You’ll be shot to death on the spot’

If, after all this, you remain unconvinced, then all I can do is tell you that, whilst these people think chicken claws and rats intestines is good food, they hate both Marmite and Vegemite. And that should be enough to convince anyone!

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12 Responses to “Dear Dad…”

  1. rose said

    This was an amazing post and I enjoyed reading it and sending it along to friends and family. Thanks.

  2. MyLaowai said

    Thank you Rose.

  3. Tex said

    Butbutbut…. China is a land of happiness, abundant fruit and chocolates.

    I mean, this guy told me so!

    http://journeysthroughchina.blog.com

    You clearly just don’t understand Chinese values, you imperialist pig

  4. MyLaowai said

    Tex, are you sure you haven’t lived here?

  5. Dex said

    I am really sorry for what you have to go through here in China, your poor soul!

    There is a reason that we call you as “LaoWai”, coz you are really clueless with what you are talking about.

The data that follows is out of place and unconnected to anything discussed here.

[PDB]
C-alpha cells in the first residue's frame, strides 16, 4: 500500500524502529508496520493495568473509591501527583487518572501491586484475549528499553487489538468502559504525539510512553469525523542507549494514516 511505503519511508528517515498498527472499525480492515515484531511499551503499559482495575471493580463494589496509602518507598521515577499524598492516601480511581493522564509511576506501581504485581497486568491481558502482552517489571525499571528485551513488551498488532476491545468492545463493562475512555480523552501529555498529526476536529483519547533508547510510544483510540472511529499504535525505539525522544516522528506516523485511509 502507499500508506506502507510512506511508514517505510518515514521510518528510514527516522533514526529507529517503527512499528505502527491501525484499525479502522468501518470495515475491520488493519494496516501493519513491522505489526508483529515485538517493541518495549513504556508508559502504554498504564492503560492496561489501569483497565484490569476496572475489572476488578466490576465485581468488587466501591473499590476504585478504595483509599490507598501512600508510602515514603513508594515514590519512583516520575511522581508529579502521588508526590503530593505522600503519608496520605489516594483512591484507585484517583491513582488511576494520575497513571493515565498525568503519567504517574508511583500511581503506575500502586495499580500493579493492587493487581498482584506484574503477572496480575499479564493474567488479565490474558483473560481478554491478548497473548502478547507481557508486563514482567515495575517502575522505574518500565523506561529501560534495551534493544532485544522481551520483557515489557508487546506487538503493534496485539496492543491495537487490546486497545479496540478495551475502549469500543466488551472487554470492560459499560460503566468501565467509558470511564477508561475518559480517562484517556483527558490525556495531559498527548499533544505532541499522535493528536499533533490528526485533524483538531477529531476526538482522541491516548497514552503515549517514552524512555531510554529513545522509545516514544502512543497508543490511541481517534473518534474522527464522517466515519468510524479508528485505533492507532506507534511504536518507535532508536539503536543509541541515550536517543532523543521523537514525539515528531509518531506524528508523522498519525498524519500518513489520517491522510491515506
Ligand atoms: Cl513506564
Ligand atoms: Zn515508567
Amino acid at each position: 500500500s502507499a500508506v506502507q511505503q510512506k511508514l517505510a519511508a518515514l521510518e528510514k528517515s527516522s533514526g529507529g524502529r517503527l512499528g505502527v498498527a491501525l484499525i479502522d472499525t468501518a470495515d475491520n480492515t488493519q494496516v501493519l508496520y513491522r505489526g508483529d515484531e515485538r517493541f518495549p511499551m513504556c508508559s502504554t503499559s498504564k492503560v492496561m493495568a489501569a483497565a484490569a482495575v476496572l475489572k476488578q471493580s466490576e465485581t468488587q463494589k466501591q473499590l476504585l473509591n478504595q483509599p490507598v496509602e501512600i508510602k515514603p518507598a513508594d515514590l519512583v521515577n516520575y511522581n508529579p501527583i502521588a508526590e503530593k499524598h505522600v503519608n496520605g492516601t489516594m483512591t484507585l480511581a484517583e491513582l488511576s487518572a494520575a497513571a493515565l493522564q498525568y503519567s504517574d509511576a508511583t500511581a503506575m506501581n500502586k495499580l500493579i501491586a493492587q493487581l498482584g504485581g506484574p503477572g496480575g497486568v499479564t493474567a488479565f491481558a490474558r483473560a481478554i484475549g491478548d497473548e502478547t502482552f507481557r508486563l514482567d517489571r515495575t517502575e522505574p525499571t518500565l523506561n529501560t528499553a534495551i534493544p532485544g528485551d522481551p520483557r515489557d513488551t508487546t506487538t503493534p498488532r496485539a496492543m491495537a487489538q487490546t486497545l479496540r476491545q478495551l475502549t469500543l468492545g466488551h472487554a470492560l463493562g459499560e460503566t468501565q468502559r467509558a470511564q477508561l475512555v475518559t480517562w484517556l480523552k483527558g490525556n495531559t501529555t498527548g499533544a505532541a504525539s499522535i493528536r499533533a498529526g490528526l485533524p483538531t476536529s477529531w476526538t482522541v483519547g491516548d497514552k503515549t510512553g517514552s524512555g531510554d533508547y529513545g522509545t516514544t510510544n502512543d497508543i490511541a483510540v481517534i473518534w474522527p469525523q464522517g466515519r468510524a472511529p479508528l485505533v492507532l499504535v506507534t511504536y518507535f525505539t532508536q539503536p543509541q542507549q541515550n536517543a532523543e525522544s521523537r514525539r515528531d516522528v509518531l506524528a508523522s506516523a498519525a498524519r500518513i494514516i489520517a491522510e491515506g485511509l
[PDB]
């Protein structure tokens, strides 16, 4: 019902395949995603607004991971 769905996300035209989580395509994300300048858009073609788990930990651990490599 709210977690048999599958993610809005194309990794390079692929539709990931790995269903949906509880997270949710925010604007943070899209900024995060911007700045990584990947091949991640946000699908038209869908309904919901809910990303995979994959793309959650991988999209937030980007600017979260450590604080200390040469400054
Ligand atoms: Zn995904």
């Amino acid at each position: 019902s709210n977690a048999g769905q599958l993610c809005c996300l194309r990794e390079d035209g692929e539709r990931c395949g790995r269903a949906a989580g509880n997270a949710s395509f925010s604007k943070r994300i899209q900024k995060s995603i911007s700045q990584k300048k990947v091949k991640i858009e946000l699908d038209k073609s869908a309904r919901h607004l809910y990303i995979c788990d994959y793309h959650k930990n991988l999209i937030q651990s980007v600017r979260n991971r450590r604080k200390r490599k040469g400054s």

Why not just leave here ang go back to whereever you came from insteading of constantly “complaining just for the sake of it”

  6. MyLaowai said

    Dex, thank you. You have given me a great idea for my next post:
    What does ‘Laowai’ mean?
    Thank you so much. You prove my point exactly.

  7. Tex said

    “Tex, are you sure you haven’t lived here?”

    I went to pre-handover Hong Kong. Hostile locals, filthy hygene and the “authentic Chinese” food I had in the new territories resembled someone tossing their lawn clippings into a bowl of dishwater.

    It the free capitalist version of China was that bad, I’ve got no intention of experiencing the real article. God knows how you can stand it.

    My five days in Short Fuck Bong Bowel Kong gave me enough rant material to last me a lifetime. Did I tell you about…..
    – the time the cleaner *shoved* me out of the way while I was shopping?
    – the time the hotel porter snorted and grumbled something in Chinese after I asked room service to send someone up to fix the TV?
    – the time the department store staff refused to let my preganant sister use the toilet?
    – our lunchtime harbour cruise where we got a splendid window view of the turd-infested Hong Kong water?
    – our wonderful tour guide who kept joking how westerners were too stupid to speak Chinese?

    I tell you boy, by the time I left that miserable shithole of a country, I was actually half-regretting that Japan had lost WW2.

    About five years later, while at university, a student from Hong Kong asked me how much I enjoyed it. Honest to god, the best thing I could think of to say was “It smelled like duck shit”. She didn’t speak to me again.

  8. Good post, Mate. Spot on, as usual.